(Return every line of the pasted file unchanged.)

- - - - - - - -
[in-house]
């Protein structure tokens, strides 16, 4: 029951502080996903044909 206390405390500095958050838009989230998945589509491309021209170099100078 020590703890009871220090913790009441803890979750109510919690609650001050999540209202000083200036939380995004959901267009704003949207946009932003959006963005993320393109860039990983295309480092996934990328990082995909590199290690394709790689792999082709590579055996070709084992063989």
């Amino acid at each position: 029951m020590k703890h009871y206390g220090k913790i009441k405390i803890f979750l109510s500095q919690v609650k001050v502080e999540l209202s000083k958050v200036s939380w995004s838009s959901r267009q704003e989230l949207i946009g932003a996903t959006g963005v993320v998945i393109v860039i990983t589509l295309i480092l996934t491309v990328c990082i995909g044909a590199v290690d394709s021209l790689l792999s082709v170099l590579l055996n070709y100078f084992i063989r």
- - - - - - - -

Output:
[in-house]
């Protein structure tokens, strides 16, 4: 029951502080996903044909 206390405390500095958050838009989230998945589509491309021209170099100078 020590703890009871220090913790009441803890979750109510919690609650001050999540209202000083200036939380995004959901267009704003949207946009932003959006963005993320393109860039990983295309480092996934990328990082995909590199290690394709790689792999082709590579055996070709084992063989």
């Amino acid at each position: 029951m020590k703890h009871y206390g220090k913790i009441k405390i803890f979750l109510s500095q919690v609650k001050v502080e999540l209202s000083k958050v200036s939380w995004s838009s959901r267009q704003e989230l949207i946009g932003a996903t959006g963005v993320v998945i393109v860039i990983t589509l295309i480092l996934t491309v990328c990082i995909g044909a590199v290690d394709s021209l790689l792999s082709v170099l590579l055996n070709y100078f084992i063989r």